Electrical stimulation of the veins and arteries of rats, using microsecond pulses, may be able to help control bleeding and reduce haemorrhage in non-compressible wounds, a study published in Scientific Reports suggests. Further research is needed to establish whether the technique would be effective in human patients, but the technique might potentially be helpful for controlling non-compressible haemorrhages in traumatic injury or during surgery.
Applying a tourniquet to a haemorrhage can help to reduce traumatic mortality on the battlefield, but the technique cannot be used on non-compressible haemorrhages, including bleeding into body cavities, such as the abdomen, and wounds in the junction between the trunk and the limbs or neck. In the 1970s, it was shown that applying a direct electric current to a clamped blood vessel for several minutes could induce thrombosis. However, the resulting thermal damage prevented the use of the technology in clinical practice.
Yossi Mandel and colleagues from Daniel Palanker’s lab, applied microsecond pulses of electric current to the veins and arteries in the femoral (groin) area and abdominal cavities of rats. This induced vasoconstriction in these blood vessels within seconds, with the blood vessels dilating back to their original size within a few minutes. With a stronger current complete and permanent blocking of the blood vessels occurred. The bleeding rate in the rats’ femoral and abdominal arteries decreased, rapidly stopping the haemorrhage, and reducing the blood loss from the femoral artery by a factor of seven compared to untreated animals. The authors observed no damage to the tissue up to 3.5 hours after the vasoconstriction, although a longer follow-up is needed to evaluate any potential longer term effects on the tissue.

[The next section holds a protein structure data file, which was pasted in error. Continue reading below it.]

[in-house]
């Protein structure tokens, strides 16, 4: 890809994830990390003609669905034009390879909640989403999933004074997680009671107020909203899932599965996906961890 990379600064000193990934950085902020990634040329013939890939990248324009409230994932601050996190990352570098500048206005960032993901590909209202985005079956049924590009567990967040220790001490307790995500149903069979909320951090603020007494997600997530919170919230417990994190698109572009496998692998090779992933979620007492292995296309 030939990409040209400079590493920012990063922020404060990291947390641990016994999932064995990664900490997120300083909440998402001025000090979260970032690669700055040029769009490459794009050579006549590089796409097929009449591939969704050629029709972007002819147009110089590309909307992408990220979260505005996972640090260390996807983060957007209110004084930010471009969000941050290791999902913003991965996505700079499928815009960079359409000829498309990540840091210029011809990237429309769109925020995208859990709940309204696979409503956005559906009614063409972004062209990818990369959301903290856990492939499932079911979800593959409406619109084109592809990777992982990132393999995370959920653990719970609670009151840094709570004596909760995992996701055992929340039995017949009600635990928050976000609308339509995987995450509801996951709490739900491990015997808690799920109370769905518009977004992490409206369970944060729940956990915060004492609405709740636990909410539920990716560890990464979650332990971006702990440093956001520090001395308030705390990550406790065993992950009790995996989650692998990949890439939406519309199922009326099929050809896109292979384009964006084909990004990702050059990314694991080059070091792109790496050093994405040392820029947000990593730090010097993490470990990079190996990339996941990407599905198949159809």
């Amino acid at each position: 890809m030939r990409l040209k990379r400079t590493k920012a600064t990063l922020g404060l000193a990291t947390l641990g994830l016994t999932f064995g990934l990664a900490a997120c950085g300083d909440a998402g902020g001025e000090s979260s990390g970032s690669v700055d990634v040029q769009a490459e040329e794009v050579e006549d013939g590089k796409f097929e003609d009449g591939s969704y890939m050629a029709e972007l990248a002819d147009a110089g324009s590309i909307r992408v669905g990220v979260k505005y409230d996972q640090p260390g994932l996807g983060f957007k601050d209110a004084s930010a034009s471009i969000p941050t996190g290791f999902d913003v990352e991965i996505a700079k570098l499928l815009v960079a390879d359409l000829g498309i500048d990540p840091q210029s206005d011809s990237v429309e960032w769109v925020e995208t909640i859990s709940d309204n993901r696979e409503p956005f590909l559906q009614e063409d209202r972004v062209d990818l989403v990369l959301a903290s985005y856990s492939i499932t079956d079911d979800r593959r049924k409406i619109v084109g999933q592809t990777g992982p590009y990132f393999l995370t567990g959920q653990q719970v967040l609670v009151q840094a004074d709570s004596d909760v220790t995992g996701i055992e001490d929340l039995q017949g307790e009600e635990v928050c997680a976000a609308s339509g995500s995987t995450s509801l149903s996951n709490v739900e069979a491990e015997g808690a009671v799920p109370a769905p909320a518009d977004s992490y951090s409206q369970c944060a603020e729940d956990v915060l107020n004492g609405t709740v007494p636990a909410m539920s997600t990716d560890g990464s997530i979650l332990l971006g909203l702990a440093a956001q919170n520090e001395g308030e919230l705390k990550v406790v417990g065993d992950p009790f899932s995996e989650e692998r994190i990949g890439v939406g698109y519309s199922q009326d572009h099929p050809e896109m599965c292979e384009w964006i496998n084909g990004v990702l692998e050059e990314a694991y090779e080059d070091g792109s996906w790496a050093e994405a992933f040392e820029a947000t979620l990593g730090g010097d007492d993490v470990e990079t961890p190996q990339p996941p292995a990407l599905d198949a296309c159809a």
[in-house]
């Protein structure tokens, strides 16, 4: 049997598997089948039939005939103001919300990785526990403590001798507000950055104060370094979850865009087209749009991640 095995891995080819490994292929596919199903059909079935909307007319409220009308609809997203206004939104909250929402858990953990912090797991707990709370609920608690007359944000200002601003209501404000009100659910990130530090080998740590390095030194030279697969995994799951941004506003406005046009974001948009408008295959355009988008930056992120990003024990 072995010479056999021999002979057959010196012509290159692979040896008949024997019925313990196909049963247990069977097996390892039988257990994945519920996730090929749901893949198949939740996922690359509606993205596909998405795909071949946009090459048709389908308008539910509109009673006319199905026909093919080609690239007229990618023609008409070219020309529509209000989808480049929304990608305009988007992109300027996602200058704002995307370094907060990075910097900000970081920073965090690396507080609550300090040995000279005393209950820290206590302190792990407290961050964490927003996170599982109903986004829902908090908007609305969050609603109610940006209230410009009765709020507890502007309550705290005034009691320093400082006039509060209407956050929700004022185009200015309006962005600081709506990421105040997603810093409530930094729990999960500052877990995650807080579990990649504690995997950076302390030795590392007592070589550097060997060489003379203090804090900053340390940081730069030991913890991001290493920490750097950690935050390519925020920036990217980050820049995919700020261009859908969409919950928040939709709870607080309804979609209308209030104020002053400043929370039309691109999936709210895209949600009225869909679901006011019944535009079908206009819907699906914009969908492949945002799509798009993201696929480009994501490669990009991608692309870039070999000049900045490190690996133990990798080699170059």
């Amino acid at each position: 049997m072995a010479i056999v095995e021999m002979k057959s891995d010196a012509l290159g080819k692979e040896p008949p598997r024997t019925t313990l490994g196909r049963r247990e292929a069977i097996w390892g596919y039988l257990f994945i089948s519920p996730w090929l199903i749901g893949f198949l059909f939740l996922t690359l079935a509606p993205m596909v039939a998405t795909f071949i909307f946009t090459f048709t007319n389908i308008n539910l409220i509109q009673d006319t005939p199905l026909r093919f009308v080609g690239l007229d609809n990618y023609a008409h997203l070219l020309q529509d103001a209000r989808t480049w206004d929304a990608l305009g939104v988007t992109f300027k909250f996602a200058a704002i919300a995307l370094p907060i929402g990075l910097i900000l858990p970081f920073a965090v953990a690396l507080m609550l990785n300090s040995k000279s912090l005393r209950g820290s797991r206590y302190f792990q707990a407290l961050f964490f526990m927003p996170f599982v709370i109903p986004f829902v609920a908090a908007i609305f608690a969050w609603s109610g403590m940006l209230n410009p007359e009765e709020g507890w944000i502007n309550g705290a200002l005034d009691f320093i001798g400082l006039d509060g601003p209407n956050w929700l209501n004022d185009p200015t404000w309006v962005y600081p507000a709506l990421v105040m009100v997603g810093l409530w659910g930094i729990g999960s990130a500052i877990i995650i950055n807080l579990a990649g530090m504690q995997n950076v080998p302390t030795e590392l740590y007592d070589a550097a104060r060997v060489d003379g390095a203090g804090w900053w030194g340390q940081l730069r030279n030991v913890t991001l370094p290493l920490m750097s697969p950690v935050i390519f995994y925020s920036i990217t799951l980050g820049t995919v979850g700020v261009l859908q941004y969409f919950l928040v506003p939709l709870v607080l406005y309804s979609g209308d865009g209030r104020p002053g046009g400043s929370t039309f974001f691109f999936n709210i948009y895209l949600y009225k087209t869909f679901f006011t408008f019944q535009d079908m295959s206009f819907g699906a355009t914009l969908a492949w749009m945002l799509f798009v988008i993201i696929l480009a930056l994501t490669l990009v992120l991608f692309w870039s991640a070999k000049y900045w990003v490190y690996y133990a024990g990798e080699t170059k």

Biomedical engineering: A ‘smart toilet’ for health monitoringNature Biomedical Engineering
Health: Maternal microbe associated with lower food allergy risk in infantsNature Communications
Environment: Opening plastic bags and bottles may generate microplasticsScientific Reports
Machine learning: An algorithm designed to smellNature Machine Intelligence